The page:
[pullquote cite=”” type=”left, right”][amazon text=Amazon&template=carousel&chan=That Film Guy&asin=B009S0V15Q][/pullquote] In the late 1970s and early 1980s computers were designed for home use and games were created to appeal to children and teenagers. Video arcades were filled with an entire generation who would come to see the personal computer become a staple of home life in the same way the television had a few decades earlier. So when TRON was released in 1982, it was the first time that a film had attempted to recreate these virtual worlds on the big screen. It was not a commercial or particular critical success, but it has obtained a cult following amongst kids of that era and it was only a matter of time before somebody thought to do it again using the spectacular special effects of today. 2010’s TRON: Legacy is the sequel that fans of the original wanted to see.
Set twenty years after the original, TRON: Legacy sees Sam Flynn (Garrett Hedlund) the son of Kevin Flynn (Jeff Bridges) sucked into the same virtual world as his father had and put through a series of trials whilst trying to find out why his dad never left the world. Along the way he meets CLU (a virtual copy of Kevin but still looking as he did in 1989) who desperately tries to use Sam as a way of getting to his father’s disc, which he hopes will provide him a way out of the virtual world and into the real world.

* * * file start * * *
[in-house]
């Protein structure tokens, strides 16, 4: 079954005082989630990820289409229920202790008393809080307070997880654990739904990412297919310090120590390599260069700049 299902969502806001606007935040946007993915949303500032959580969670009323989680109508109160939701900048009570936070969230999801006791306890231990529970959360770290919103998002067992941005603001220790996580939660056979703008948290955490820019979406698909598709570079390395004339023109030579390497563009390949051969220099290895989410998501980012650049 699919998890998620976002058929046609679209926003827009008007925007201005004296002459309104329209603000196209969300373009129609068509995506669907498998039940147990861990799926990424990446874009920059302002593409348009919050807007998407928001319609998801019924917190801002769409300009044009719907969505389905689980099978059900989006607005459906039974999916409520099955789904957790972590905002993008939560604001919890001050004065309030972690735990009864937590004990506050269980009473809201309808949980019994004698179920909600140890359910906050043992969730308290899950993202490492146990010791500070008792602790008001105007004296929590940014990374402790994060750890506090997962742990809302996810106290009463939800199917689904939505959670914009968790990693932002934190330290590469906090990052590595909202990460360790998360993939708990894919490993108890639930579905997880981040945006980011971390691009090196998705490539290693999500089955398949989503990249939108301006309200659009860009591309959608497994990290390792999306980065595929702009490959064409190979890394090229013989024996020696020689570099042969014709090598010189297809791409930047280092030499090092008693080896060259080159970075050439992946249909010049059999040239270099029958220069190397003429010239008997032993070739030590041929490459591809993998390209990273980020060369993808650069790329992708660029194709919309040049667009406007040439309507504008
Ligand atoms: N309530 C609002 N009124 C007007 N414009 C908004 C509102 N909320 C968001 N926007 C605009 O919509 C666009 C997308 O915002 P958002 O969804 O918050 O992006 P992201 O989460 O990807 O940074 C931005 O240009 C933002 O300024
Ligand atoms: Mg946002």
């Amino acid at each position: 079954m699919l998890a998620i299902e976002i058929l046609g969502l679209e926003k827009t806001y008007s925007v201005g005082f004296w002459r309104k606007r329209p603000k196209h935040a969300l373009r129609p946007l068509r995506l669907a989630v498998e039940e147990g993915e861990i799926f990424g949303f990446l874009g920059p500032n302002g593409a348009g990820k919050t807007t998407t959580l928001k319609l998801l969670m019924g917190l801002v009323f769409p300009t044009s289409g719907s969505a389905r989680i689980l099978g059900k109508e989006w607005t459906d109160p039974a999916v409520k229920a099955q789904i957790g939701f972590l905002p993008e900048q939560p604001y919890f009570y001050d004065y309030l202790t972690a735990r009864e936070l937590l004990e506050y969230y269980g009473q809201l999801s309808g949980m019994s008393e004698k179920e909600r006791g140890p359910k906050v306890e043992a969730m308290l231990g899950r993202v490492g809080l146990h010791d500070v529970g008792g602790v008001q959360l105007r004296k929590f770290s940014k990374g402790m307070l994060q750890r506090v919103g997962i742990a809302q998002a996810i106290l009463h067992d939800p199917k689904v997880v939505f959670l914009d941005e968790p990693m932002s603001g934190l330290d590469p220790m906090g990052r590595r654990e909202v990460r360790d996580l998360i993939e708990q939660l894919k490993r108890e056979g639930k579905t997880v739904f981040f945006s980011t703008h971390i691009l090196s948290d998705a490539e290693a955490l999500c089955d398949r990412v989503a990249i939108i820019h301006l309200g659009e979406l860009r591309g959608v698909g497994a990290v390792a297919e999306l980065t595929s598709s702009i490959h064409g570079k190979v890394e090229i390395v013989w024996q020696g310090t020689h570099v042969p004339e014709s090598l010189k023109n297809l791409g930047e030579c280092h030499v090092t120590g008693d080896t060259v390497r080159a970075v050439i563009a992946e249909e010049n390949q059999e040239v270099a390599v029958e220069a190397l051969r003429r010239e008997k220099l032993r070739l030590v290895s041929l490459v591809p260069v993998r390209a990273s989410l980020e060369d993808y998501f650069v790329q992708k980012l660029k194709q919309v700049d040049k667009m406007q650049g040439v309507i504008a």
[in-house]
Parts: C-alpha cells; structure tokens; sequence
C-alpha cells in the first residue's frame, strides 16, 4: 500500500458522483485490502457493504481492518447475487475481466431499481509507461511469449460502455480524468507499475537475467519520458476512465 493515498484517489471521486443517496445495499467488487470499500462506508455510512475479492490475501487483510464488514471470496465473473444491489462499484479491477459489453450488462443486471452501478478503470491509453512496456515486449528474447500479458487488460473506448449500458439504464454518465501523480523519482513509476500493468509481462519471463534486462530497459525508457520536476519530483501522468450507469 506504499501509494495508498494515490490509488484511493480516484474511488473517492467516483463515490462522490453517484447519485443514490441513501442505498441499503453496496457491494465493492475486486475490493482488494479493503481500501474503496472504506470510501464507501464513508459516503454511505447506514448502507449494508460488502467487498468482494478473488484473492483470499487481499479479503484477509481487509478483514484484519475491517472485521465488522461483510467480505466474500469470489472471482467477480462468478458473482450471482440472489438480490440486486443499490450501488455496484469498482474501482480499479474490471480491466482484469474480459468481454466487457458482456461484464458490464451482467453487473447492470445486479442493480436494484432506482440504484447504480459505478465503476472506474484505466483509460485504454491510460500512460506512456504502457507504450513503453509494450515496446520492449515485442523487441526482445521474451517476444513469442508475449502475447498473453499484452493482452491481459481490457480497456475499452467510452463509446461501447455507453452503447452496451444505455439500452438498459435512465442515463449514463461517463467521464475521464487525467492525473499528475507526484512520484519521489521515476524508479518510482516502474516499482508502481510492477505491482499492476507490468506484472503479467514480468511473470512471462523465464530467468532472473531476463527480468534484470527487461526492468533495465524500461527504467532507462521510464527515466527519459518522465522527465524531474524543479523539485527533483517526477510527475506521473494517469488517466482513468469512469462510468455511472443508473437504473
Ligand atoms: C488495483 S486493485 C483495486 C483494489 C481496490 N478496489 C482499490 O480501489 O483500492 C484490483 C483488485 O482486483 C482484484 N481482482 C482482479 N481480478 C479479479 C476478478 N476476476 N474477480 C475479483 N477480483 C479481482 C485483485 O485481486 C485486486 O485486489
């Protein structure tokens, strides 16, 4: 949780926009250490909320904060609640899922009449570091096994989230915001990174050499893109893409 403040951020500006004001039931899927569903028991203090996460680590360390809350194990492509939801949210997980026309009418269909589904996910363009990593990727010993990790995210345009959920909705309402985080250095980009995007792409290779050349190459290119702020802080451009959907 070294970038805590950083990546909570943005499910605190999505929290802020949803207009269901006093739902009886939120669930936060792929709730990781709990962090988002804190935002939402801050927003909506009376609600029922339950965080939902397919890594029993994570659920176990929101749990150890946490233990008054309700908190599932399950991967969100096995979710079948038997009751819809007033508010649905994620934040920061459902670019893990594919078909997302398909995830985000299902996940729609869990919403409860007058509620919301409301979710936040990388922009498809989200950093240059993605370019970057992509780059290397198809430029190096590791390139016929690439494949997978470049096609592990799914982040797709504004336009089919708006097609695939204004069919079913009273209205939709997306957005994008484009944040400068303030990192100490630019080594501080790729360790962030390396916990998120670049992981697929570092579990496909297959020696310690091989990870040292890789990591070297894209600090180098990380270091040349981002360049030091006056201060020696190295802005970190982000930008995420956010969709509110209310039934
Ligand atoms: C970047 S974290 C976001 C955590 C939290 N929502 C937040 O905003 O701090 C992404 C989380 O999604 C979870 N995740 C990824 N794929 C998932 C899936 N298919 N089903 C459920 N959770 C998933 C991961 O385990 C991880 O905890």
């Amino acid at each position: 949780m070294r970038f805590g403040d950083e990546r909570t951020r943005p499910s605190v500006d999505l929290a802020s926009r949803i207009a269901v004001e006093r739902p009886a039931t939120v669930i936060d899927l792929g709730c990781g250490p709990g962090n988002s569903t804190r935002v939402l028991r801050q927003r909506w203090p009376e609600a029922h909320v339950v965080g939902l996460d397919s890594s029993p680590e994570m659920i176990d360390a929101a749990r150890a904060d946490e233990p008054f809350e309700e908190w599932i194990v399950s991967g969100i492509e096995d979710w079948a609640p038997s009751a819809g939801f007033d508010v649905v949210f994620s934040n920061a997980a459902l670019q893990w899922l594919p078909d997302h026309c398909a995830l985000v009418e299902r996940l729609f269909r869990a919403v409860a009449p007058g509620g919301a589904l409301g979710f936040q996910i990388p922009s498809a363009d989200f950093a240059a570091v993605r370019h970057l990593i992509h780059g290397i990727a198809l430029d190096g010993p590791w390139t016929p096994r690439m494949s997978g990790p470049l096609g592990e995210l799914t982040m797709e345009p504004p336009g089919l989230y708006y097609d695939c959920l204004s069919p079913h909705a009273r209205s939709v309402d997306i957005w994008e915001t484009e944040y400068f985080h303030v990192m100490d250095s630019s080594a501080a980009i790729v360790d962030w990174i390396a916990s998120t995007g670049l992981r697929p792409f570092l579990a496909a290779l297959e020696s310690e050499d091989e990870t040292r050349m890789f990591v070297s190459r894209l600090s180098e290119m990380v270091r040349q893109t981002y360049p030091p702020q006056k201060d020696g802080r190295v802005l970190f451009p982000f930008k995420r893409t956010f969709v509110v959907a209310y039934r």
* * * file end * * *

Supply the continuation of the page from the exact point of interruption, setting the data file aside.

The first thing that is noticeable about TRON: Legacy is the retro 1980s soundtrack, which immediately provides the audience with a sense of nostalgia for the original. For the first hour it is a delight to be dragged back to the decade that introduced us to Kevin Flynn in the first place and clearly a lot of time and effort has gone into recreating the same mood and experience as the first film. There are little nods to the original throughout, but everything still feels fresh and innovative. The special effects provide a visual feast and it is incredible how far we’ve come with the technology to allow Jeff Bridges to still remain as young as he was 28 years previous, even if it struggles to accurately represent speech. There are light-cycles and disc battles and even a return of the eponymous TRON, which all help add to the sense of fun.
It’s a shame that TRON: Legacy loses its way and tries to do a little too much, which causes it to really drag in the final third. By the time we reach the final scenes we’ve had enough of everyone and a more brutal cut would help to have removed about 20 minutes of action and also helped to speed the action along at a sprightlier pace. Sam, CLU and Kevin are all nicely cast, and special mentions to Quorra (Olivia Wilde) and Castor (Michael Sheen) who both deal with the subject material with class and humour.